Status of Tiger Habitats in High Altitude Ecosystems of Bhutan, India and Nepal (Situation Analysis)

Tiger habitats in high altitude require protection through sustainable land use, as they are a high-value ecosystem with several hydrological and ecological processes providing ecosystem services and adaptation to mitigate the ill effects of climate change. Since, several high-altitude habitats in South Asia have the spatial presence of tiger, active in-situ efforts are called for ensuring their conservation.

The instant situation analysis study aims to provide the rationale for stepping up high-altitude conservation of the tiger, while identifying possible viable habitats, corridor linkages, anthropogenic pressures, and induced landscape level changes for evolving an in-situ conservation roadmap. The study, led by the GTF, with range country governments of Bhutan, India and Nepal, along with conservation partners (WWF and country specific collaborators), has been supported by the Integrated Tiger Habitat Conservation Programme (ITHCP) of the IUCN and KfW.

Global Snow Leopard Summit: Kyrgyz Republic

What is happening in Kyrgyz Republic this August?

The Global Snow Leopard Summit brings together leaders and experts from government, conservation, academia, donor institutions and business, across the globe with a common goal of saving snow leopard. High-level delegations from all twelve range countries will be attending the event with several heads of state are expected to attend the event for discussing conservation priorities and commitments to save this iconic but endangered cat species.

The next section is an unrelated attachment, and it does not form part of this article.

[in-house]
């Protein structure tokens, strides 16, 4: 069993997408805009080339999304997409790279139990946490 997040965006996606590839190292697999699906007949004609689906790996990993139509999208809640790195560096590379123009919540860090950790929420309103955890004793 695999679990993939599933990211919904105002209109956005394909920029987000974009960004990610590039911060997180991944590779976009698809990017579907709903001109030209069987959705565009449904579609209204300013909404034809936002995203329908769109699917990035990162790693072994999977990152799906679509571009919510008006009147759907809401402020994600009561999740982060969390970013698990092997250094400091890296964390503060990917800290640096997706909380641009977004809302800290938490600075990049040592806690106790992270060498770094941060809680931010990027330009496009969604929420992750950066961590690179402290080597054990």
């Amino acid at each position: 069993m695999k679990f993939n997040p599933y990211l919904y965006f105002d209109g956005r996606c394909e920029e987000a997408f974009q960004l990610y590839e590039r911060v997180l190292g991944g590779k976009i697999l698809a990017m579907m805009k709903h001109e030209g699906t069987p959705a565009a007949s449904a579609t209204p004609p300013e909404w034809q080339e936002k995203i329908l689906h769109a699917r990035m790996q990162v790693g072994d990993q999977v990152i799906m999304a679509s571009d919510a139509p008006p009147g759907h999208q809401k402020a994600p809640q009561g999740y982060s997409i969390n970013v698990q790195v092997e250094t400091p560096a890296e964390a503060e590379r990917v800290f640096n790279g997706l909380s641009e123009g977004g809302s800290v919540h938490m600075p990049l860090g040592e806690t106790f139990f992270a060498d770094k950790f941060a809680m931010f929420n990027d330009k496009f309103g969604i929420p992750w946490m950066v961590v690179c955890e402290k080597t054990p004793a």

A worldwide petition campaign is ongoing, and more than 100,000 people have already signed an appeal to leaders to take action. If you haven’t done so already, please sign the petition now at

What is the Background?

The Bishkek Declaration was organized on October 23, 2013, under the leadership of president of Kyrgyz Republic Almazbek Atambayev. This declaration was unanimously endorsed by the 12 Snow Leopard range countries. To implement the goals set in the Bishkek Declaration, the Global Snow Leopard and Ecosystem Protection Program (GSLEP) was formed.

why now?

The year 2017 marks the midpoint of the establishment of GSLEP. The purpose of the summit to strengthen political will at highest level and secure resources to support the goal of GSLEP across the tiger range countries to secure 20 snow leopard landscapes with viable populations by 2020.

Why is this Important?                                            

This summit will not only promote investment and mobilize resources for environmental projects but also try to raise funding for conservation, discuss ideas of green and sustainable development in range countries, prepare a set of best practices for range countries and partners to follow in order to protect the iconic cat and its habitat, take appropriate steps in tackling rural poverty and bringing employment opportunities to the communities living in snow leopard landscape area that leads to decrease human wildlife conflict, raise global awareness for the snow leopard through press and social media.